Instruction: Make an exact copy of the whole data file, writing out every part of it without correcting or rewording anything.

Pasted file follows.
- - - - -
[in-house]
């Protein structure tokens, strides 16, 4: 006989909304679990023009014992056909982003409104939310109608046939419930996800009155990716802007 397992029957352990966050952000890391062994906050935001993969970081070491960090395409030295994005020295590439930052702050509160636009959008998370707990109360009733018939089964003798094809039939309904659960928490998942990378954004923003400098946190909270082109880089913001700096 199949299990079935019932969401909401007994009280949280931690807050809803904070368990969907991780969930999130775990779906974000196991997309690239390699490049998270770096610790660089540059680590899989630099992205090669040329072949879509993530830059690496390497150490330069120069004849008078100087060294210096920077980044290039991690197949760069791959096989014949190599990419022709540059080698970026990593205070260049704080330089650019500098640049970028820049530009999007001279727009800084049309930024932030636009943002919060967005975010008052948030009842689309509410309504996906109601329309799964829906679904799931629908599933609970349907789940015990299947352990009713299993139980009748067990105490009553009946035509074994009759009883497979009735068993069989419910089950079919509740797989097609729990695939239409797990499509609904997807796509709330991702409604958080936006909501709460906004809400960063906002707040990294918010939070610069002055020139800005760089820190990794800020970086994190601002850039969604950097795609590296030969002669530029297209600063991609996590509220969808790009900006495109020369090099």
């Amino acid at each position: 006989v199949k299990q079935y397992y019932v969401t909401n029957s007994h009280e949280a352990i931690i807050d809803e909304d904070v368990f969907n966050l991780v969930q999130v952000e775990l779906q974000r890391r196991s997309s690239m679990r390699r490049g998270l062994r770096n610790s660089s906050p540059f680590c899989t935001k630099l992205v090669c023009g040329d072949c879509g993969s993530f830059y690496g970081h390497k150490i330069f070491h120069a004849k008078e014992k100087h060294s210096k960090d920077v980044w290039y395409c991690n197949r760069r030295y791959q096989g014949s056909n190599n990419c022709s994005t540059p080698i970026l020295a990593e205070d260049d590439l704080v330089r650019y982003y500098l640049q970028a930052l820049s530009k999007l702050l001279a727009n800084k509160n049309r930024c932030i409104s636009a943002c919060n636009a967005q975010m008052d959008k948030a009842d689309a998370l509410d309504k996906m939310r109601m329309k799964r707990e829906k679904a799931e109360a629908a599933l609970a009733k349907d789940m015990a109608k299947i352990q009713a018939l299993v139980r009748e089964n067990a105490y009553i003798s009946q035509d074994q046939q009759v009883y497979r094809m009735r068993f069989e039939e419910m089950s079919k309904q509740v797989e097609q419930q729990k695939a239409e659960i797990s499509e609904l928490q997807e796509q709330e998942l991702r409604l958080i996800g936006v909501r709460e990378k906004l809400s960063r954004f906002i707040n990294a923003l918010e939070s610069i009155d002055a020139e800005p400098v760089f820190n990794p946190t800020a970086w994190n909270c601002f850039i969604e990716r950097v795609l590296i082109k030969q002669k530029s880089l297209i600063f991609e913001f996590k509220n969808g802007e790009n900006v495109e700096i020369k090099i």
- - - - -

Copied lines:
[in-house]
């Protein structure tokens, strides 16, 4: 006989909304679990023009014992056909982003409104939310109608046939419930996800009155990716802007 397992029957352990966050952000890391062994906050935001993969970081070491960090395409030295994005020295590439930052702050509160636009959008998370707990109360009733018939089964003798094809039939309904659960928490998942990378954004923003400098946190909270082109880089913001700096 199949299990079935019932969401909401007994009280949280931690807050809803904070368990969907991780969930999130775990779906974000196991997309690239390699490049998270770096610790660089540059680590899989630099992205090669040329072949879509993530830059690496390497150490330069120069004849008078100087060294210096920077980044290039991690197949760069791959096989014949190599990419022709540059080698970026990593205070260049704080330089650019500098640049970028820049530009999007001279727009800084049309930024932030636009943002919060967005975010008052948030009842689309509410309504996906109601329309799964829906679904799931629908599933609970349907789940015990299947352990009713299993139980009748067990105490009553009946035509074994009759009883497979009735068993069989419910089950079919509740797989097609729990695939239409797990499509609904997807796509709330991702409604958080936006909501709460906004809400960063906002707040990294918010939070610069002055020139800005760089820190990794800020970086994190601002850039969604950097795609590296030969002669530029297209600063991609996590509220969808790009900006495109020369090099």
């Amino acid at each position: 006989v199949k299990q079935y397992y019932v969401t909401n029957s007994h009280e949280a352990i931690i807050d809803e909304d904070v368990f969907n966050l991780v969930q999130v952000e775990l779906q974000r890391r196991s997309s690239m679990r390699r490049g998270l062994r770096n610790s660089s906050p540059f680590c899989t935001k630099l992205v090669c023009g040329d072949c879509g993969s993530f830059y690496g970081h390497k150490i330069f070491h120069a004849k008078e014992k100087h060294s210096k960090d920077v980044w290039y395409c991690n197949r760069r030295y791959q096989g014949s056909n190599n990419c022709s994005t540059p080698i970026l020295a990593e205070d260049d590439l704080v330089r650019y982003y500098l640049q970028a930052l820049s530009k999007l702050l001279a727009n800084k509160n049309r930024c932030i409104s636009a943002c919060n636009a967005q975010m008052d959008k948030a009842d689309a998370l509410d309504k996906m939310r109601m329309k799964r707990e829906k679904a799931e109360a629908a599933l609970a009733k349907d789940m015990a109608k299947i352990q009713a018939l299993v139980r009748e089964n067990a105490y009553i003798s009946q035509d074994q046939q009759v009883y497979r094809m009735r068993f069989e039939e419910m089950s079919k309904q509740v797989e097609q419930q729990k695939a239409e659960i797990s499509e609904l928490q997807e796509q709330e998942l991702r409604l958080i996800g936006v909501r709460e990378k906004l809400s960063r954004f906002i707040n990294a923003l918010e939070s610069i009155d002055a020139e800005p400098v760089f820190n990794p946190t800020a970086w994190n909270c601002f850039i969604e990716r950097v795609l590296i082109k030969q002669k530029s880089l297209i600063f991609e913001f996590k509220n969808g802007e790009n900006v495109e700096i020369k090099i």